Avi Baumol

The Army of God

When I was a kid in Riverdale in the 70s and 80s I went to a modern Orthodox school (S.A.R) with the amazing Rabbi Fuld as the principal and went to a modern Orthodox shul as well (though the rabbi’s son, Yakir, and I spent much more time running around than sitting in the pews), and I grew up as a typical Modern Orthodox kid. But there was one area in which I inexplicably and unknowingly became part a Hasidic group, indeed part of their army – it was called ‘Tzivos Hashem’ (literally, the Army of God). I don’t remember much but I do recall the pride felt when we received letters or stickers or emblems that told us that we were fighting the battle of God by doing mitzvos.

I imagine it lasted only a short while but long enough to still resonate in my mind after 40-plus years. Tzivos Hashem was the brainchild of the Lubavitcher Rebbe who understood that the way to bring the Messiah for the Jewish people required the creation of an army of youth who would work on their middos (character traits) and try to act in a more noble way toward God and toward other humans. I vaguely remember learning that to be in the army of Hashem meant that I was separating myself by accepting more responsibilities which would hopefully help me become a leader of Israel.

That army created (which at its height in the by the early 90s reached 300,000 members!) was a spiritual one as Jews living in the Bronx in those years could not conceive of joining a real army and defending the nation of Israel. Aliyah was never spoken about (Nefesh b’Nefesh hadn’t been born yet) and Jews were a vulnerable minority struggling to fend for themselves.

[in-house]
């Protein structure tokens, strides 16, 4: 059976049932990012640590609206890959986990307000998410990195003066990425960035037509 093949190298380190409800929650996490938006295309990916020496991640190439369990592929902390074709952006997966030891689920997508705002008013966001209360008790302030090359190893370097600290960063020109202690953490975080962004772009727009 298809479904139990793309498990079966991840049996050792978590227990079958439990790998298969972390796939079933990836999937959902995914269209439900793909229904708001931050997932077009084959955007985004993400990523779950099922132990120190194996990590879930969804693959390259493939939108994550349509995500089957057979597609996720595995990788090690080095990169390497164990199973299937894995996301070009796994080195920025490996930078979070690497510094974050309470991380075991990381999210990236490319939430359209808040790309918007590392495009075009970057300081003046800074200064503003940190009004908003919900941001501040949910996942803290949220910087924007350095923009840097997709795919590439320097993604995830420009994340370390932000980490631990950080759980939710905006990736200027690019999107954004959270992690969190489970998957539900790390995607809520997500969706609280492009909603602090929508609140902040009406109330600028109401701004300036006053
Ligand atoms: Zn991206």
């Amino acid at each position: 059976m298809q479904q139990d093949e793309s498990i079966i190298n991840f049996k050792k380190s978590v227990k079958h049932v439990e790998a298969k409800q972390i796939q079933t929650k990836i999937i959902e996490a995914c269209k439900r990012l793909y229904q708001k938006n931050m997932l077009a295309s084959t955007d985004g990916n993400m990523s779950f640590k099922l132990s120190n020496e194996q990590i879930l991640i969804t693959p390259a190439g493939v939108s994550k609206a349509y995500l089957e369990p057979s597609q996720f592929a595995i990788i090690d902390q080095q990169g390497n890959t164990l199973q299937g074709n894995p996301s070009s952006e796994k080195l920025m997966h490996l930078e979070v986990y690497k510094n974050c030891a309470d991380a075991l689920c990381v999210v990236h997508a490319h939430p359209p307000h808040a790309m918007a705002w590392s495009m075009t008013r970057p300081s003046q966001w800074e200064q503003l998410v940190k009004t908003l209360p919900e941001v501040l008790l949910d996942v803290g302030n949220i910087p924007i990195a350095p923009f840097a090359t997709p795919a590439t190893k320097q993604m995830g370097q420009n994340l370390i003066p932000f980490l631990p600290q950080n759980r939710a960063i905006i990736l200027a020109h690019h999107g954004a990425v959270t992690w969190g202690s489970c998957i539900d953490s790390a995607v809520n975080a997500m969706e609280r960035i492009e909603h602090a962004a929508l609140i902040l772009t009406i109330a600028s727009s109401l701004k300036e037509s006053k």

I suppose the Rebbe understood that the greatest impact he could have would be to create a spiritual army of soldiers who would go out and influence the world. What would have happened had he channeled his energy on convincing Americans to make Aliyah? Good question, but speculative. In any event, Tzivos Hashem remains to this day an avenue for Jewish kids to feel like they are contributing to protecting the nation of Israel.

I wonder if this Habad tradition of outreach and responsibility to all Jews is the driving force behind the fact that more of their Hasidim join the Israeli army than any other Hasidic sect. Though they still are a small percentage of Hasidim who have the obligation to carry their responsibility in the country, they nevertheless represent an important exception in the haredi world regarding the understanding of what it means to live in modern Israel and how one should think of today’s version of ‘the army of God’.

In Israel today, army means army; it means enlisting, training, committing and sacrificing, all in order to ensure the welfare of Israel’s citizens. It is a right and a privilege my great-grandparents who were murdered in Poland did not have, and it is also a civic duty as a way for each 18-year-old kid to understand what Israel is and how we must fight for it every day.

When I think of the army of God, I think of Elisha Medan, who after reaching the age of army exemption jumped into action on October 7th and didn’t stop fighting until a terrible explosion in Gaza which took both his legs (and almost his life) but didn’t take his passion, his love for Israel, for God and for the Jewish people. I think of Elchanan Kalmanson (42) who sprang into action on October 7th driving down to Beeri to save Jews from terrorists until he was killed. I think of Inbal Liberman who was in charge of the security team in the kibbutz Nir Am and at 6 in the morning that fateful day sensed something was off, quickly ran to gather her team of 12, arm them and fight off the dozens of terrorists who were attacking the kibbutz. She saved the kibbutz that day.